An application has been filed for judicial review of the decision by Kensington and Chelsea Council to advance the StQW Draft Plan to a local referendum on February 25th 2016.
This is not wholly unexpected. It was clear that some parties were going to be very unhappy about the decision of the independent examiner of the StQW Plan, that the remaining three St Quintin ‘backlands’ meet the national criteria to be designated as ‘Local Green Space’.
The judicial review application has been filed by William Legard, as one of the members of the Legard family registered as owners of the land at Nursery Lane. It is not yet clear whether Metropolis Property Ltd, the developer who submitted a planning application last May to build 21 townhouses on this green space, will take an active part in the legal case.
The Legard family was informed in December 2013 that a neighbourhood plan for the area including their land was being prepared. They did not respond to the query from the Forum as to their intentions for their land at Nursery Lane, but instead arranged for the site to be marketed by Knight Frank as a residential development opportunity.
No attempt was made by the Legards, Knight Frank, or their planning consultants to discuss plans for the land with the StQW Forum. We made very clear from the start that this site, and the two other remaining St Quintin backlands, were likely to be designated in the neighbourhood plan as Local Green Space, and were not suitable for housing development.
Such a view was hardly radical or extreme. It followed the policy adopted by the Council in the 1990 Oxford Gardens Conservation Area Policy Statement, that these three pieces of land should not be developed for housing.
The Legards and developers Metropolis Property Ltd thought that they knew better. Detailed plans were drawn up for a housing development and exhibited locally in December 2014. Local opposition was vociferous. A petition to Save our Green Spaces gathered over 2,500 signatures. At a debate at the full Council meeting in April 15th 2015, the Council committed to leaving the decision on the future of the land at Nursery Lane to the independent ‘examiner’ of the StQW Draft Plan.
At a public hearing on 22nd September, held by examiner John Parmiter FRICS MRTPi the landowners and developers had the chance to set out their case for a housing development at Nursery Lane. The StQW Forum responded, pointing to the fact that this piece of land had never been developed, and had been rated as an agricultural hereditament during its 50 years of use by Clifton Nurseries. The idea of it being a ‘residential development’ site was the creation of the owners and Knight Frank, seeking to exploit the enormously high values for residential land in this borough.
The independent examiner concluded that all three of the St Quintin backlands meet the tough criteria set in the National Planning Policy Framework for designation as Local Green Space. The Council subsequently endorsed this decision, and confirmed that the StQW Draft Plan meets all the necessary legal requirements to be voted on at a local referendum. If supported by a simple majority vote, the Draft Plan will be adopted by the Council and used when future planning decisions are made. Local Green Space designation will give strong planning protection to all three of the remaining St Quintin backlands.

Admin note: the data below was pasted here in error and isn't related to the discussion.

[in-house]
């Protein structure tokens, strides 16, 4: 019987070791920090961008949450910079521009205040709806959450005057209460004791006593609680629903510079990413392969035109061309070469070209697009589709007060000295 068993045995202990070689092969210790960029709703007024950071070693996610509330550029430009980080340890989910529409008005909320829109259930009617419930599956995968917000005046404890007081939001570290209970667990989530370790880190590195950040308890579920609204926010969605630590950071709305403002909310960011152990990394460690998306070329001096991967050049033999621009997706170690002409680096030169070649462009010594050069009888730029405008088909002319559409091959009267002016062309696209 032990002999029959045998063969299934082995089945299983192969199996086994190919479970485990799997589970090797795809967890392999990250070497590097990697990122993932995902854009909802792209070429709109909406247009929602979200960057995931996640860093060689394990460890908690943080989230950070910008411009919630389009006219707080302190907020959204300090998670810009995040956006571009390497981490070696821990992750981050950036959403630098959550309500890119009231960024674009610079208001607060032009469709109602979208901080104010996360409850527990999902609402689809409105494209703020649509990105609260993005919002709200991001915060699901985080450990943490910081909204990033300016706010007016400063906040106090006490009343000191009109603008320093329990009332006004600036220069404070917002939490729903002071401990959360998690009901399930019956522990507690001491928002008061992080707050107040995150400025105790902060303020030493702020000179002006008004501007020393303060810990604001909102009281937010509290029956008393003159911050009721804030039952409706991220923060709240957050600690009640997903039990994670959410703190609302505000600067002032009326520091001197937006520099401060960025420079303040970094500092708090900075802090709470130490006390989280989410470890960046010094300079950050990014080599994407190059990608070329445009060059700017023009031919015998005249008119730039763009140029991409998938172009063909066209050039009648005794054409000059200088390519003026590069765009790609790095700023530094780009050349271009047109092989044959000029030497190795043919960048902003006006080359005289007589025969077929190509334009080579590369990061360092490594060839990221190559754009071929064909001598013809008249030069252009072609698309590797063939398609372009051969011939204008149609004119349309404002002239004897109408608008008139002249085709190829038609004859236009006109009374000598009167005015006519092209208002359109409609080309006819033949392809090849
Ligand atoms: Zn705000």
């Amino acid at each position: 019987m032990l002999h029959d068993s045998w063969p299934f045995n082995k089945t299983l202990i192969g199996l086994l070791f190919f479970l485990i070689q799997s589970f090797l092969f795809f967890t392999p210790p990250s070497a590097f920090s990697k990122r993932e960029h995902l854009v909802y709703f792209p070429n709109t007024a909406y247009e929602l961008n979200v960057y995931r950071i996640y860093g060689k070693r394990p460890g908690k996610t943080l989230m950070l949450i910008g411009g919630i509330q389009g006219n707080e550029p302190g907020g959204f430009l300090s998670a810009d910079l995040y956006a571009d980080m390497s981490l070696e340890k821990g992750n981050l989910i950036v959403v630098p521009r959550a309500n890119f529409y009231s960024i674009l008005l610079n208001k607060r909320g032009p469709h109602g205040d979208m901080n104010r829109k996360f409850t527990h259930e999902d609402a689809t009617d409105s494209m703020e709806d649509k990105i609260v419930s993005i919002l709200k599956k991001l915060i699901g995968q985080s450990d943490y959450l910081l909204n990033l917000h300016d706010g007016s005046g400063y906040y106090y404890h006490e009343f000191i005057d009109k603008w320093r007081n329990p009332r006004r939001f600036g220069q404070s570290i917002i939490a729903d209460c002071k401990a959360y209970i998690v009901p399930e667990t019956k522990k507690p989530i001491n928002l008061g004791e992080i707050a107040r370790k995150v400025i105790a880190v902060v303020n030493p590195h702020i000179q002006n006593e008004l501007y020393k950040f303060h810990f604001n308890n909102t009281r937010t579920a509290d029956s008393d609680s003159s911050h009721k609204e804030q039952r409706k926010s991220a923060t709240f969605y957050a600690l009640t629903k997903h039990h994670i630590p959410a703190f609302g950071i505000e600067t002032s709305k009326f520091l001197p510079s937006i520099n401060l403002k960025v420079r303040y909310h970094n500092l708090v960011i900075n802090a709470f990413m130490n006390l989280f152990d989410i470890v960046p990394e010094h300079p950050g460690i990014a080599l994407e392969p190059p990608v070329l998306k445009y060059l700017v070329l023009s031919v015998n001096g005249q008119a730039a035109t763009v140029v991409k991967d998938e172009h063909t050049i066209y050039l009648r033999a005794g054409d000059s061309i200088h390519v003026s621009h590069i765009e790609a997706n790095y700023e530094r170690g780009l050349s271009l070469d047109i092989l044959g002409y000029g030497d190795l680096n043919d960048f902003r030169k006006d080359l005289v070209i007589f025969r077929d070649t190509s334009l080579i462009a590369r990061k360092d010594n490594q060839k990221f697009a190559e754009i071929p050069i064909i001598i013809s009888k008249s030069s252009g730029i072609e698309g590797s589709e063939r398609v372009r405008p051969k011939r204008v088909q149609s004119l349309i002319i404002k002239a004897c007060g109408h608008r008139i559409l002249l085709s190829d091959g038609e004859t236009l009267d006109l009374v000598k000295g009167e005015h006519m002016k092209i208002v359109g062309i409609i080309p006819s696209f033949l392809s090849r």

It is understandable why the Legard family are not happy at this outcome. A lot of money must have been spent on working up a detailed planning application. It is not clear whether the Legards or Metropolis will lose out on this. More money is now being thrown at a legal challenge. But the StQW Forum does not have a lot of sympathy for either landowner or developer:
- the Legards made a previous attempt to build housing on this site. This was rejected at a planning appeal in 1982
- this piece of land was inherited by the Legards, by marriage, from the St Quintin family who laid out this part of London in the late 19th and early 20th century. The family did not have to pay for it.
- It was agricultural land when the streets of the St Quintin Estate were built, when the Legards inherited it, and remains so in 2016. It is a ‘greenfield’ site in planning terms, and will remain so as Local Green Space.
- After all these decades, the family could easily have awaited the outcome of the StQW Neighbourhood Plan, and known the up to date planning status of the land, before attempting to sell it.
- instead, they tried to make a quick sale and see a planning application pushed through the system in order to realise a very large capital gain.
It is for the Council to defend the judicial review application and to demonstrate that its decisions on the StQW Draft Plan have been fully considered and properly made. The StQW Forum is an ‘interested party’ in the case and has retained a planning barrister to represent the forum in Court.
We hope that all our members, and other residents in the neighbourhood, will ensure a good turnout for the referendum on Thursday 25th. Voting is at St Helens Church from 7am to 10pm.
Neighbourhood plans are all about allowing local people to decide what development should happen where in their area, on the basis of sound evidence and extensive consultation. This is what has been achieved within the StQW Draft Plan. It is not for a single landowner to impose their own preferred financial outcome on a collective and well-reasoned community view.